When playing Earth Defense Force: Insect Armageddon, we were reminded of a joke by the late comedian Mitch Hedberg:
“They should have a glow-in-the-dark version of Easy Cheese. It’s not like the product has any integrity to begin with. If you buy a room-temperature cheese that you squeeze out of a can, you probably won’t get mad because it glows in the dark too.”
If you buy an Earth Defense Force game, you probably won’t get mad because all the enemies are giant insects too. You won’t get mad that some ground enemies look exactly like spiders (which aren’t insects), you won’t get mad that flying enemies don’t always look like insects at all, and you won’t get mad that, despite the city being totally deserted, you occasionally see a big pack of scared, running civilians in the middle of a mission.
Why? Because the EDF series has never been about realism, detail or nuance. It’s about shooting a bunch of things, blowing stuff up and hopefully getting a friend to go along for the ride. It’s the Easy Cheese of video games, and that’s what we love about it.
In the game, you run around various areas of the city of New Detroit with two companions, killing baddies with various weapons. You have a choice of four sets of armor: Trooper, the all-around standard one with a focus on cool guns; Jet, the fast, pseudo-flying one with weaker armor; Tactical, with deployable turrets and a decent defensive capability; and Battle, the tank character with massive armor and enormous, slow-firing weaponry. Each levels up as you use it, unlocking better weapons, increasing abilities and providing more options like homing shots and grenades. All play well. We favored the Tactical class with its extra source of covering fire, but we had fun with each.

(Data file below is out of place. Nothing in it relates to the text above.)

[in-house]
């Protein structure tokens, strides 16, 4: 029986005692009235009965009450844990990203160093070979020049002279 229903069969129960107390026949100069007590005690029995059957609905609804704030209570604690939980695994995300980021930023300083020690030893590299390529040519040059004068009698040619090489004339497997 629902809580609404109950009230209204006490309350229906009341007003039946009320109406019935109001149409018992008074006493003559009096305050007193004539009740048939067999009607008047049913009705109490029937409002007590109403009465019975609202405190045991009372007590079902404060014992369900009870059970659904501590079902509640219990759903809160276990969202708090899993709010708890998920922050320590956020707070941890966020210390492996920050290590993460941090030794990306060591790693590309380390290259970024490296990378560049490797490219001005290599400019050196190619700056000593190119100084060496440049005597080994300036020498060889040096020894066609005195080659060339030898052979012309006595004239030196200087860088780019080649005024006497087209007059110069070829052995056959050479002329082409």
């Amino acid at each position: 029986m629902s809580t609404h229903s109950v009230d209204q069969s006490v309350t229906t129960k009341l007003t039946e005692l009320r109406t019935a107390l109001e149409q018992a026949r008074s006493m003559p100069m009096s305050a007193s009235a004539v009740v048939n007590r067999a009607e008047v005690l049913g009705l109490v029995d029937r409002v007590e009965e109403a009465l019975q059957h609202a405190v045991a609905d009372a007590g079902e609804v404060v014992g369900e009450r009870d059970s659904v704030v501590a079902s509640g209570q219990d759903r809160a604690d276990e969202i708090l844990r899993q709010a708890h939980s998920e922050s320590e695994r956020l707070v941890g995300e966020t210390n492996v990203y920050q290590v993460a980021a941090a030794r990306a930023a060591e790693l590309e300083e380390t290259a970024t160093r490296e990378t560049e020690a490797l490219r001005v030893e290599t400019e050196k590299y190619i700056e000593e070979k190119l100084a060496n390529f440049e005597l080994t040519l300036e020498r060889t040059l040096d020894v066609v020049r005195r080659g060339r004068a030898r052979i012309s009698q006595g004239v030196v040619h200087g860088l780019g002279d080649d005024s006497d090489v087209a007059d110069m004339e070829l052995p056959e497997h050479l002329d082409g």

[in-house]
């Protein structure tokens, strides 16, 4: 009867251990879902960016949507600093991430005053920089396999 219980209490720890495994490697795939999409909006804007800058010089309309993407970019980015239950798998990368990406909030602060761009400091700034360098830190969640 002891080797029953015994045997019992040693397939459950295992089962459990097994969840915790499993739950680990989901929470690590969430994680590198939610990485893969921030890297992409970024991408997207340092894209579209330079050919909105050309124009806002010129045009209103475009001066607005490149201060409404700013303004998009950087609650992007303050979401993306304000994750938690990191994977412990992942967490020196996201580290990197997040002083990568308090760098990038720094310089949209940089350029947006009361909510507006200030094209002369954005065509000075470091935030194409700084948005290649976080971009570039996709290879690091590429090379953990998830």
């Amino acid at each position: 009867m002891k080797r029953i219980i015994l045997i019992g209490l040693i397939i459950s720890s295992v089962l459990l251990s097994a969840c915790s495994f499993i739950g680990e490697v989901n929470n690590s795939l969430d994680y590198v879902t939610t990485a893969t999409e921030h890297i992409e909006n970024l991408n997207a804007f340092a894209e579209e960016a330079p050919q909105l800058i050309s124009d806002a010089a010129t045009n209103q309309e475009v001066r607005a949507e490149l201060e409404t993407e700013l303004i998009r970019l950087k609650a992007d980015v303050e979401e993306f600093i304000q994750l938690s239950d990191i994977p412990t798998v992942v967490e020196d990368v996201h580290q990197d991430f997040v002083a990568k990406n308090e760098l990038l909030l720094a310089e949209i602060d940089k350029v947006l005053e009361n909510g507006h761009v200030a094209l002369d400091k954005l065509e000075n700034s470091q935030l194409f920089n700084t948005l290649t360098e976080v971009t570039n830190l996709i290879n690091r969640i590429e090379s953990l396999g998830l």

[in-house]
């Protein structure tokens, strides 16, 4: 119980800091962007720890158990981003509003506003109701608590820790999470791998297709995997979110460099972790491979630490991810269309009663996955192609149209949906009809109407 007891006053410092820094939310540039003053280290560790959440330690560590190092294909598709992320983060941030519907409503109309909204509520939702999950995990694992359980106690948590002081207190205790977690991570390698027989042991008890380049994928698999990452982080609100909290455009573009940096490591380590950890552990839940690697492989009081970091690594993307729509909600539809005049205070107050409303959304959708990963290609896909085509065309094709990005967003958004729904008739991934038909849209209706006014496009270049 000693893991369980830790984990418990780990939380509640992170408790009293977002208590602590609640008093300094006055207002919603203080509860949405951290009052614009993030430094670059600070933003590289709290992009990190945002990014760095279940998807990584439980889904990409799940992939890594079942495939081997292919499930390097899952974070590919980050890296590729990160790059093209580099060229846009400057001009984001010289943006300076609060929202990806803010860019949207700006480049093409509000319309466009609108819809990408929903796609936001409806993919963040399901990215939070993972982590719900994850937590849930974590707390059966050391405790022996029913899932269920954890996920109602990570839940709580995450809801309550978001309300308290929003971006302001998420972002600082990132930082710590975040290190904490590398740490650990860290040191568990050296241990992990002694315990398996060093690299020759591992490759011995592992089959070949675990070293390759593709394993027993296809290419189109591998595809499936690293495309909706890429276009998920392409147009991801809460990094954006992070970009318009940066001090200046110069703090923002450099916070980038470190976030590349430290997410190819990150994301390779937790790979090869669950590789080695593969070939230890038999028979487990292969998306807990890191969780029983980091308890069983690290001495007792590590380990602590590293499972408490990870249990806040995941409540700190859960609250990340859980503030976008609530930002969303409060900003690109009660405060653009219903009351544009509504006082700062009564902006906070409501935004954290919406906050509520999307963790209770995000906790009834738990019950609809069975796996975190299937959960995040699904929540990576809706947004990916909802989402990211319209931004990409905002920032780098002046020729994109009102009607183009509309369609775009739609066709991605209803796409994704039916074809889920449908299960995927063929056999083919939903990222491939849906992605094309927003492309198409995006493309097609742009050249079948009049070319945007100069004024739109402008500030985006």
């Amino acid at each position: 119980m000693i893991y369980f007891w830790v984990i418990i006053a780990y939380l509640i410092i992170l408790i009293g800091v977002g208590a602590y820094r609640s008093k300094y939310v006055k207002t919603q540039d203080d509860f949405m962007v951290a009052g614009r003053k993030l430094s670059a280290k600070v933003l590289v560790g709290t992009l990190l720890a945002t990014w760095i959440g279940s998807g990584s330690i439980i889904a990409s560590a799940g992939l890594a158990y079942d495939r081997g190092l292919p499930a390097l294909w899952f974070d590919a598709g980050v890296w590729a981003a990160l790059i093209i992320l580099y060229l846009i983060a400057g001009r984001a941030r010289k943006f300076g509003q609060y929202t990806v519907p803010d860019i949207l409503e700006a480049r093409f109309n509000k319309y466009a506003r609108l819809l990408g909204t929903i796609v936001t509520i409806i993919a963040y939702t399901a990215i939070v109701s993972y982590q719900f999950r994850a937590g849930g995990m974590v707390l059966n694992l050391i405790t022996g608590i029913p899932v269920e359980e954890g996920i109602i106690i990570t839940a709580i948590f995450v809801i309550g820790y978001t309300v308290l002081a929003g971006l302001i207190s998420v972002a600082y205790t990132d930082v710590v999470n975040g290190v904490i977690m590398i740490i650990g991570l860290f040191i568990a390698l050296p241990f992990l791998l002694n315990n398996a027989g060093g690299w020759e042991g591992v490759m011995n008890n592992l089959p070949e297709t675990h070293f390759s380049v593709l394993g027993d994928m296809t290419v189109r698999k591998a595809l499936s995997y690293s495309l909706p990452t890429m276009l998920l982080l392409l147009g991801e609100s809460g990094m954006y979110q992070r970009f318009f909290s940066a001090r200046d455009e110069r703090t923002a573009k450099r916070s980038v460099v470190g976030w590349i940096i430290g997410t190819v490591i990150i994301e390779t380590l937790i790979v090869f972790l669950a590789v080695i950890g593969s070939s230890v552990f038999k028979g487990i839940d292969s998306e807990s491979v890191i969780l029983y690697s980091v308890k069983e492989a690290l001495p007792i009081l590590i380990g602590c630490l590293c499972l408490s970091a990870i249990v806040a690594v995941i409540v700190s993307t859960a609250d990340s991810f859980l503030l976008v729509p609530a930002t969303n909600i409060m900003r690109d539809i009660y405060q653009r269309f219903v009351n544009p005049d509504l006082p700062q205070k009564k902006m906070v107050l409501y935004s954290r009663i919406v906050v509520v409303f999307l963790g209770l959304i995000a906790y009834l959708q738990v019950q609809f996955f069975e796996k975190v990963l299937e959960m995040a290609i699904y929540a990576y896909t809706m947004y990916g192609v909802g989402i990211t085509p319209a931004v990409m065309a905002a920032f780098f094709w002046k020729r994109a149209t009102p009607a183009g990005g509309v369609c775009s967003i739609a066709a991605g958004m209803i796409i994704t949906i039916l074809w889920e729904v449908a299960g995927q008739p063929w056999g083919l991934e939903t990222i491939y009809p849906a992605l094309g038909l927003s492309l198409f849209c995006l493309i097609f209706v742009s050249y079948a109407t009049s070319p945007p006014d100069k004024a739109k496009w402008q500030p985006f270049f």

You can play alone, but it’s not ideal. Your AI partners do fine staying alive, but they don’t exactly react when you decide to press ahead to the next waypoint or pull back for protection. You can play with one friend locally or two online, and that’s when the magic happens. Picking roles makes for a great facilitator, as one specializes in taking out airborne targets and the other can focus on doing the most damage to foes on the ground. There’s a special six-player survival mode separate from the game’s campaign, which is somewhat fun but just a bit too chaotic for our tastes. (That said, if you have five friends you can coordinate with and enact team strategies, that could be very interesting.)
The visuals are a mixed bag, and the audio isn’t special, but again, that’s not the point. You can blow up any building and destroy any barrier (except the arbitrary can’t-leave-this-neighborhood ones, of course), and the engine focuses on making that easy and smooth. And it is. We had a few occasions where the mission wouldn’t continue until we found a bug that got stuck somewhere and got it out of its frozen state, but they didn’t happen enough to frustrate us too much. The one mechanical issue we found was in the game’s reload function. As has become the trend, the game has an active reload system that lets you finish faster if you hit the button at the right time. There’s little margin for error, and eventually we just decided to use the time to move around and assess the situation.
Insect Armageddon‘s 15-mission campaign isn’t that long, but you can play through with each class to level them up individually, play through remix stages that switch up enemy waves and try out the previously-mentioned survival mode. There are things to keep doing, and it’s made to pull off the shelf occasionally when friends are around.
The game’s not art. It never tries to be. It’s the game equivalent of sitting around eating cheap pizza with your friends, and… you know, now that we think about it, you could totally order some cheap pizza and play EDF. In fact, that’s probably the best way to play it.
Pros: Weapon customization, great co-op
Cons: Some hiccups, a bit of repetition